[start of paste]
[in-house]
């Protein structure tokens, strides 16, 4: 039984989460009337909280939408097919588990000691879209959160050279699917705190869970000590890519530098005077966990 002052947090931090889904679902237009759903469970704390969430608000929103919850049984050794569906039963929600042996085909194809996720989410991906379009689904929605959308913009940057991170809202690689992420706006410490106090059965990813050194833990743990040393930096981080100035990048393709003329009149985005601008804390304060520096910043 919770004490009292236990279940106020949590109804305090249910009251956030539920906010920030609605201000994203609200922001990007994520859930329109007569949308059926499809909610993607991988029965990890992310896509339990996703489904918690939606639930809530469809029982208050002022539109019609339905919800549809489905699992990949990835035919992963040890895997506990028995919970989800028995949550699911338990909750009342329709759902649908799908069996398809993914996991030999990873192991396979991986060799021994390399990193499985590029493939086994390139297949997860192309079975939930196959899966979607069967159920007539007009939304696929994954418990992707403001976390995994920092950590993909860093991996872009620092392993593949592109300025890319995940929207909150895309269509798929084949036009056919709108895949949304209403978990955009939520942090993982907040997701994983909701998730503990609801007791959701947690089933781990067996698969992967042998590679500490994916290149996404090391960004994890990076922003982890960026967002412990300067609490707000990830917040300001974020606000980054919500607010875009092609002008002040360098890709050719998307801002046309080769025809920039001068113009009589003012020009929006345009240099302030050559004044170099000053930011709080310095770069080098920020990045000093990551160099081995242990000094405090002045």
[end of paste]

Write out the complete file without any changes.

[in-house]
């Protein structure tokens, strides 16, 4: 039984989460009337909280939408097919588990000691879209959160050279699917705190869970000590890519530098005077966990 002052947090931090889904679902237009759903469970704390969430608000929103919850049984050794569906039963929600042996085909194809996720989410991906379009689904929605959308913009940057991170809202690689992420706006410490106090059965990813050194833990743990040393930096981080100035990048393709003329009149985005601008804390304060520096910043 919770004490009292236990279940106020949590109804305090249910009251956030539920906010920030609605201000994203609200922001990007994520859930329109007569949308059926499809909610993607991988029965990890992310896509339990996703489904918690939606639930809530469809029982208050002022539109019609339905919800549809489905699992990949990835035919992963040890895997506990028995919970989800028995949550699911338990909750009342329709759902649908799908069996398809993914996991030999990873192991396979991986060799021994390399990193499985590029493939086994390139297949997860192309079975939930196959899966979607069967159920007539007009939304696929994954418990992707403001976390995994920092950590993909860093991996872009620092392993593949592109300025890319995940929207909150895309269509798929084949036009056919709108895949949304209403978990955009939520942090993982907040997701994983909701998730503990609801007791959701947690089933781990067996698969992967042998590679500490994916290149996404090391960004994890990076922003982890960026967002412990300067609490707000990830917040300001974020606000980054919500607010875009092609002008002040360098890709050719998307801002046309080769025809920039001068113009009589003012020009929006345009240099302030050559004044170099000053930011709080310095770069080098920020990045000093990551160099081995242990000094405090002045």